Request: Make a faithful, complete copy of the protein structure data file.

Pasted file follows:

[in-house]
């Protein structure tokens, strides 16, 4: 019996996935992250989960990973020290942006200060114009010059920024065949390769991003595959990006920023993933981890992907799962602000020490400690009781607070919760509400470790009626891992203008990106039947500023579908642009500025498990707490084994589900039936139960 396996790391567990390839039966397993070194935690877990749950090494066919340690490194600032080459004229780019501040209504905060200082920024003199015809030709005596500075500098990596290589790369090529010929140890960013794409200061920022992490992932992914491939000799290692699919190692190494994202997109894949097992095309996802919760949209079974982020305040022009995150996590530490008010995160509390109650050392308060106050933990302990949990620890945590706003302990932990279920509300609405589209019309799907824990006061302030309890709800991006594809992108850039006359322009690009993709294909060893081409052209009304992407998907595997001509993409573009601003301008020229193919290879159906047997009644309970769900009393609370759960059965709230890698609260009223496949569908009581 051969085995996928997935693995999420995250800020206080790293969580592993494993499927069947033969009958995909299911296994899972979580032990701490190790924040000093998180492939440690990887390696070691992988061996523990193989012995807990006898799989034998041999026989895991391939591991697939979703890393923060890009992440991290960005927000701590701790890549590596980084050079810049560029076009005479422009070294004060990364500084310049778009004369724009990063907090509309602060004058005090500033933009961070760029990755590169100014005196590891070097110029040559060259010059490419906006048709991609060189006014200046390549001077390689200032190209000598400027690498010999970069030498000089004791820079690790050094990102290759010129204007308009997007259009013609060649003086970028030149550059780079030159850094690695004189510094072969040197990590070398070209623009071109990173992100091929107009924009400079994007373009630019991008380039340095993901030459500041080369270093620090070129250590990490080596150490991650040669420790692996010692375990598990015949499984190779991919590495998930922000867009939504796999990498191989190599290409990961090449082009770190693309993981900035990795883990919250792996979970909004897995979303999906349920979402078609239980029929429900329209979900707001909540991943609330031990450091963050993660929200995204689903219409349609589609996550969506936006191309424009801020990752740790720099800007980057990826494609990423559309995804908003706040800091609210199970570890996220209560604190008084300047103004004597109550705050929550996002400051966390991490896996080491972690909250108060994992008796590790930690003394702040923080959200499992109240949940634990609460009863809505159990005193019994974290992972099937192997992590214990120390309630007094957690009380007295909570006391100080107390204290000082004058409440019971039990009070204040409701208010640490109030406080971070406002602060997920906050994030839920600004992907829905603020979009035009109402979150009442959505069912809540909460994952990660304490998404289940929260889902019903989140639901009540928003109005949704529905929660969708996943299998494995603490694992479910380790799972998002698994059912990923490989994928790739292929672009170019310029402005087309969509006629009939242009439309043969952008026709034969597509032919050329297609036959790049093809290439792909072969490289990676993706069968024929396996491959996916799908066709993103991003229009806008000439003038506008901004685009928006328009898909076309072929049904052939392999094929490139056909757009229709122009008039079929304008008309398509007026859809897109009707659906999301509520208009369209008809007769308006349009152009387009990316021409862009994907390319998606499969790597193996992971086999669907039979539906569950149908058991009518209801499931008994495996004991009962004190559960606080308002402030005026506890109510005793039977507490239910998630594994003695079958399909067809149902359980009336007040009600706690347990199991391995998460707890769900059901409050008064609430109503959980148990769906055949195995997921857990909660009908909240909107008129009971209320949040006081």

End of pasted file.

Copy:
[in-house]
């Protein structure tokens, strides 16, 4: 019996996935992250989960990973020290942006200060114009010059920024065949390769991003595959990006920023993933981890992907799962602000020490400690009781607070919760509400470790009626891992203008990106039947500023579908642009500025498990707490084994589900039936139960 396996790391567990390839039966397993070194935690877990749950090494066919340690490194600032080459004229780019501040209504905060200082920024003199015809030709005596500075500098990596290589790369090529010929140890960013794409200061920022992490992932992914491939000799290692699919190692190494994202997109894949097992095309996802919760949209079974982020305040022009995150996590530490008010995160509390109650050392308060106050933990302990949990620890945590706003302990932990279920509300609405589209019309799907824990006061302030309890709800991006594809992108850039006359322009690009993709294909060893081409052209009304992407998907595997001509993409573009601003301008020229193919290879159906047997009644309970769900009393609370759960059965709230890698609260009223496949569908009581 051969085995996928997935693995999420995250800020206080790293969580592993494993499927069947033969009958995909299911296994899972979580032990701490190790924040000093998180492939440690990887390696070691992988061996523990193989012995807990006898799989034998041999026989895991391939591991697939979703890393923060890009992440991290960005927000701590701790890549590596980084050079810049560029076009005479422009070294004060990364500084310049778009004369724009990063907090509309602060004058005090500033933009961070760029990755590169100014005196590891070097110029040559060259010059490419906006048709991609060189006014200046390549001077390689200032190209000598400027690498010999970069030498000089004791820079690790050094990102290759010129204007308009997007259009013609060649003086970028030149550059780079030159850094690695004189510094072969040197990590070398070209623009071109990173992100091929107009924009400079994007373009630019991008380039340095993901030459500041080369270093620090070129250590990490080596150490991650040669420790692996010692375990598990015949499984190779991919590495998930922000867009939504796999990498191989190599290409990961090449082009770190693309993981900035990795883990919250792996979970909004897995979303999906349920979402078609239980029929429900329209979900707001909540991943609330031990450091963050993660929200995204689903219409349609589609996550969506936006191309424009801020990752740790720099800007980057990826494609990423559309995804908003706040800091609210199970570890996220209560604190008084300047103004004597109550705050929550996002400051966390991490896996080491972690909250108060994992008796590790930690003394702040923080959200499992109240949940634990609460009863809505159990005193019994974290992972099937192997992590214990120390309630007094957690009380007295909570006391100080107390204290000082004058409440019971039990009070204040409701208010640490109030406080971070406002602060997920906050994030839920600004992907829905603020979009035009109402979150009442959505069912809540909460994952990660304490998404289940929260889902019903989140639901009540928003109005949704529905929660969708996943299998494995603490694992479910380790799972998002698994059912990923490989994928790739292929672009170019310029402005087309969509006629009939242009439309043969952008026709034969597509032919050329297609036959790049093809290439792909072969490289990676993706069968024929396996491959996916799908066709993103991003229009806008000439003038506008901004685009928006328009898909076309072929049904052939392999094929490139056909757009229709122009008039079929304008008309398509007026859809897109009707659906999301509520208009369209008809007769308006349009152009387009990316021409862009994907390319998606499969790597193996992971086999669907039979539906569950149908058991009518209801499931008994495996004991009962004190559960606080308002402030005026506890109510005793039977507490239910998630594994003695079958399909067809149902359980009336007040009600706690347990199991391995998460707890769900059901409050008064609430109503959980148990769906055949195995997921857990909660009908909240909107008129009971209320949040006081």